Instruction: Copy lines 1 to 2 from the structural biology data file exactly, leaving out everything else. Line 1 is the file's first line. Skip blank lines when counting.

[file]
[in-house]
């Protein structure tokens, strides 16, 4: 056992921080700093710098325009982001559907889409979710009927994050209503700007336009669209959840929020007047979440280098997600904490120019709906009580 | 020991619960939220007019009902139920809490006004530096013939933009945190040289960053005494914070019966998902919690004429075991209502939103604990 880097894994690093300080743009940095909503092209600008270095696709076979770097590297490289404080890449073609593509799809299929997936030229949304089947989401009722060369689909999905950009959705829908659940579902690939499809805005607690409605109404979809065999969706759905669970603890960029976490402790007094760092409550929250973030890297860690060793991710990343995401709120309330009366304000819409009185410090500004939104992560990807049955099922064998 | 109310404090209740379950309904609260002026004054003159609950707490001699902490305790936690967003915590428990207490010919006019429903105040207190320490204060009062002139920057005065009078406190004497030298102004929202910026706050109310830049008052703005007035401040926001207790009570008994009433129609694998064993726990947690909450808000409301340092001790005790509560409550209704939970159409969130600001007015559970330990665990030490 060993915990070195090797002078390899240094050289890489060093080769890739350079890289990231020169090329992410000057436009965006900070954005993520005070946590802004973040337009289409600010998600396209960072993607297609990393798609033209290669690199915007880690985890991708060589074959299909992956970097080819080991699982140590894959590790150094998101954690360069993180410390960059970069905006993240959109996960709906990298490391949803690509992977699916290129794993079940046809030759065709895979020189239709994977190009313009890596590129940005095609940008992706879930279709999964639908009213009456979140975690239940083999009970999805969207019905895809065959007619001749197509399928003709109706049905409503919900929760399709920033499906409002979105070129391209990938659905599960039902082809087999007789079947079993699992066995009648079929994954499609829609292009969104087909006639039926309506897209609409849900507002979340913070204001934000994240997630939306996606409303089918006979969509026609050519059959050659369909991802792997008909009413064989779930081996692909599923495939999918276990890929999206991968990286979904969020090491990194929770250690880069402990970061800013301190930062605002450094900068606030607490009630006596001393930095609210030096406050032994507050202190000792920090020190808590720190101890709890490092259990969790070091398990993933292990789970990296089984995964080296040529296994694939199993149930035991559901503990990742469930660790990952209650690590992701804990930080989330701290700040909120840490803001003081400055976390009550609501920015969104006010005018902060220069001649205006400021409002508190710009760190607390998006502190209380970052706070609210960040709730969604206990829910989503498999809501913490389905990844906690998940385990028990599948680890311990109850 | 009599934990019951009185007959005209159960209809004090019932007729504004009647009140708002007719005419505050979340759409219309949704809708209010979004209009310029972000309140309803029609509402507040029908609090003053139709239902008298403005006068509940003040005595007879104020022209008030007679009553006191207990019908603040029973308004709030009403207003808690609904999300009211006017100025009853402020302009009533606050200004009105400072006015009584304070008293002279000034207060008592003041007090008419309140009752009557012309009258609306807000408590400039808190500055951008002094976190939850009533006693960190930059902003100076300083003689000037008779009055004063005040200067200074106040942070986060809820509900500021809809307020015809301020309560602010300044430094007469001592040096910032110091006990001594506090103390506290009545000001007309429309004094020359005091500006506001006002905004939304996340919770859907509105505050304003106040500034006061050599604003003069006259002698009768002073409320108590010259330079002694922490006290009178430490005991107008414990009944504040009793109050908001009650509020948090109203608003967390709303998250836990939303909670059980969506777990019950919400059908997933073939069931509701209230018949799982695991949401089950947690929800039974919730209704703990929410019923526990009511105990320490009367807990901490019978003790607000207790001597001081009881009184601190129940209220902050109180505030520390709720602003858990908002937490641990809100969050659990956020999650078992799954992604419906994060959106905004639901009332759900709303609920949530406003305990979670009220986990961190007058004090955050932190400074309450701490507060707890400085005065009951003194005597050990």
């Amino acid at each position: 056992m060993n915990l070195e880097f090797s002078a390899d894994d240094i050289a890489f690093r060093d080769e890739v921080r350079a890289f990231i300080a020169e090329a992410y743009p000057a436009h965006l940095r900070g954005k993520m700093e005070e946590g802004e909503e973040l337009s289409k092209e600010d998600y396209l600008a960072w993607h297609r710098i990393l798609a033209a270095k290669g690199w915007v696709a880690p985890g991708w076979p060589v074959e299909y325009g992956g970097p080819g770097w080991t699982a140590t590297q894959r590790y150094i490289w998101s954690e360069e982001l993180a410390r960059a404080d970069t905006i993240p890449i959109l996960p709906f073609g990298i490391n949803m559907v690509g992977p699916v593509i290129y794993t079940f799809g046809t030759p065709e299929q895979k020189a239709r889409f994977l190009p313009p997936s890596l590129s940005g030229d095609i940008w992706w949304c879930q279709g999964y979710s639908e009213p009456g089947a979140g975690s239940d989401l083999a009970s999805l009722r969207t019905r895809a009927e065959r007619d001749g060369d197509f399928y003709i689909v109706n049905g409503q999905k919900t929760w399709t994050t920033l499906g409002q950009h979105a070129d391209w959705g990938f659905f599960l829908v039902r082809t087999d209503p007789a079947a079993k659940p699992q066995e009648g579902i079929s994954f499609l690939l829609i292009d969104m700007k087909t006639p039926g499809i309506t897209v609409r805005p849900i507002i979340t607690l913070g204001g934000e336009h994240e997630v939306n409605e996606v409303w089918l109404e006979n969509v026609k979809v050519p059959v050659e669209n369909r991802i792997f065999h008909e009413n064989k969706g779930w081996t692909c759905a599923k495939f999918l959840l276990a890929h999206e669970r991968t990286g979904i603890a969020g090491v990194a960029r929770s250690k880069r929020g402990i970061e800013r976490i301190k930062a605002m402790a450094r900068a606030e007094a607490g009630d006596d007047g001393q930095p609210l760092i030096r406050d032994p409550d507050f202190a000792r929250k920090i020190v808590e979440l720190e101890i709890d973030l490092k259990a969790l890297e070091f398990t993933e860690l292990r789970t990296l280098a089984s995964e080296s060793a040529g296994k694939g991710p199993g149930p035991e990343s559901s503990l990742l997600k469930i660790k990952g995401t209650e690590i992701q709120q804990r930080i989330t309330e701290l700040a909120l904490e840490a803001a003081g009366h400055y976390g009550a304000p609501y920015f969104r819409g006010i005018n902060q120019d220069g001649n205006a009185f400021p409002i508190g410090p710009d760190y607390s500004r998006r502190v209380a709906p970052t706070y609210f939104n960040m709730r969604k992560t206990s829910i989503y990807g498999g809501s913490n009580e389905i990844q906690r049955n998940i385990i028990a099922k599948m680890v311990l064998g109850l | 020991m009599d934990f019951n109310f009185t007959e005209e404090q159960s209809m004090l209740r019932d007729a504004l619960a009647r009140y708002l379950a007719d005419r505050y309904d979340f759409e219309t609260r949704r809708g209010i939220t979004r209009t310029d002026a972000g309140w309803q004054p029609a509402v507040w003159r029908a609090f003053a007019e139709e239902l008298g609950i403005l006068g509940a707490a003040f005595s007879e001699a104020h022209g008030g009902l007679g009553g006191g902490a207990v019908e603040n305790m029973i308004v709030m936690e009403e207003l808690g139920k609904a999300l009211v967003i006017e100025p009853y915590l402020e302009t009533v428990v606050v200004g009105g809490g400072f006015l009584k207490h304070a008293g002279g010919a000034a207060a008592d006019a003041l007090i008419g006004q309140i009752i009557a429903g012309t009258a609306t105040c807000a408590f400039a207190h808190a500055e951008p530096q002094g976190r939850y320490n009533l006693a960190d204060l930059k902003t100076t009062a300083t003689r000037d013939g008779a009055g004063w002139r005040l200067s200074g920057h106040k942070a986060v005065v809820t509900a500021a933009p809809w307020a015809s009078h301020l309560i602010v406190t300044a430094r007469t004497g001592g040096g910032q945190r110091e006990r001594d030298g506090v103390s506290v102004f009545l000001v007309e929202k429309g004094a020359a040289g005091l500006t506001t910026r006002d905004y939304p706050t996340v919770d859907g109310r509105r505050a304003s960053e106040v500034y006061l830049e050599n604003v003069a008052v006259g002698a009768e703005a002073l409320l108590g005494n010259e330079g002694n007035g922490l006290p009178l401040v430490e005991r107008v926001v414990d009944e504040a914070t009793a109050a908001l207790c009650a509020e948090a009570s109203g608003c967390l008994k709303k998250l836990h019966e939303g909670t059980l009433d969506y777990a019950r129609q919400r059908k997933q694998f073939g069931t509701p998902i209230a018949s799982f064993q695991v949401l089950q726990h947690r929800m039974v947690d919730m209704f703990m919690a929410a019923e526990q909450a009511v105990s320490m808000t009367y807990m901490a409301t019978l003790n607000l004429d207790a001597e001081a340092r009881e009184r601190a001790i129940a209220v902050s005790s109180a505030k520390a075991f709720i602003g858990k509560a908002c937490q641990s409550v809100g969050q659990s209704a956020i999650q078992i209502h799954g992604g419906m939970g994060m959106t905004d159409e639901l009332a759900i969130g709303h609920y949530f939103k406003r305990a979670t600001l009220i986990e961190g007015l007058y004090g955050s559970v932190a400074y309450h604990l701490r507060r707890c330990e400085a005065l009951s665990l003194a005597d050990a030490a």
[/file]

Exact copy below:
[in-house]
């Protein structure tokens, strides 16, 4: 056992921080700093710098325009982001559907889409979710009927994050209503700007336009669209959840929020007047979440280098997600904490120019709906009580 | 020991619960939220007019009902139920809490006004530096013939933009945190040289960053005494914070019966998902919690004429075991209502939103604990 880097894994690093300080743009940095909503092209600008270095696709076979770097590297490289404080890449073609593509799809299929997936030229949304089947989401009722060369689909999905950009959705829908659940579902690939499809805005607690409605109404979809065999969706759905669970603890960029976490402790007094760092409550929250973030890297860690060793991710990343995401709120309330009366304000819409009185410090500004939104992560990807049955099922064998 | 109310404090209740379950309904609260002026004054003159609950707490001699902490305790936690967003915590428990207490010919006019429903105040207190320490204060009062002139920057005065009078406190004497030298102004929202910026706050109310830049008052703005007035401040926001207790009570008994009433129609694998064993726990947690909450808000409301340092001790005790509560409550209704939970159409969130600001007015559970330990665990030490 060993915990070195090797002078390899240094050289890489060093080769890739350079890289990231020169090329992410000057436009965006900070954005993520005070946590802004973040337009289409600010998600396209960072993607297609990393798609033209290669690199915007880690985890991708060589074959299909992956970097080819080991699982140590894959590790150094998101954690360069993180410390960059970069905006993240959109996960709906990298490391949803690509992977699916290129794993079940046809030759065709895979020189239709994977190009313009890596590129940005095609940008992706879930279709999964639908009213009456979140975690239940083999009970999805969207019905895809065959007619001749197509399928003709109706049905409503919900929760399709920033499906409002979105070129391209990938659905599960039902082809087999007789079947079993699992066995009648079929994954499609829609292009969104087909006639039926309506897209609409849900507002979340913070204001934000994240997630939306996606409303089918006979969509026609050519059959050659369909991802792997008909009413064989779930081996692909599923495939999918276990890929999206991968990286979904969020090491990194929770250690880069402990970061800013301190930062605002450094900068606030607490009630006596001393930095609210030096406050032994507050202190000792920090020190808590720190101890709890490092259990969790070091398990993933292990789970990296089984995964080296040529296994694939199993149930035991559901503990990742469930660790990952209650690590992701804990930080989330701290700040909120840490803001003081400055976390009550609501920015969104006010005018902060220069001649205006400021409002508190710009760190607390998006502190209380970052706070609210960040709730969604206990829910989503498999809501913490389905990844906690998940385990028990599948680890311990109850 | 009599934990019951009185007959005209159960209809004090019932007729504004009647009140708002007719005419505050979340759409219309949704809708209010979004209009310029972000309140309803029609509402507040029908609090003053139709239902008298403005006068509940003040005595007879104020022209008030007679009553006191207990019908603040029973308004709030009403207003808690609904999300009211006017100025009853402020302009009533606050200004009105400072006015009584304070008293002279000034207060008592003041007090008419309140009752009557012309009258609306807000408590400039808190500055951008002094976190939850009533006693960190930059902003100076300083003689000037008779009055004063005040200067200074106040942070986060809820509900500021809809307020015809301020309560602010300044430094007469001592040096910032110091006990001594506090103390506290009545000001007309429309004094020359005091500006506001006002905004939304996340919770859907509105505050304003106040500034006061050599604003003069006259002698009768002073409320108590010259330079002694922490006290009178430490005991107008414990009944504040009793109050908001009650509020948090109203608003967390709303998250836990939303909670059980969506777990019950919400059908997933073939069931509701209230018949799982695991949401089950947690929800039974919730209704703990929410019923526990009511105990320490009367807990901490019978003790607000207790001597001081009881009184601190129940209220902050109180505030520390709720602003858990908002937490641990809100969050659990956020999650078992799954992604419906994060959106905004639901009332759900709303609920949530406003305990979670009220986990961190007058004090955050932190400074309450701490507060707890400085005065009951003194005597050990």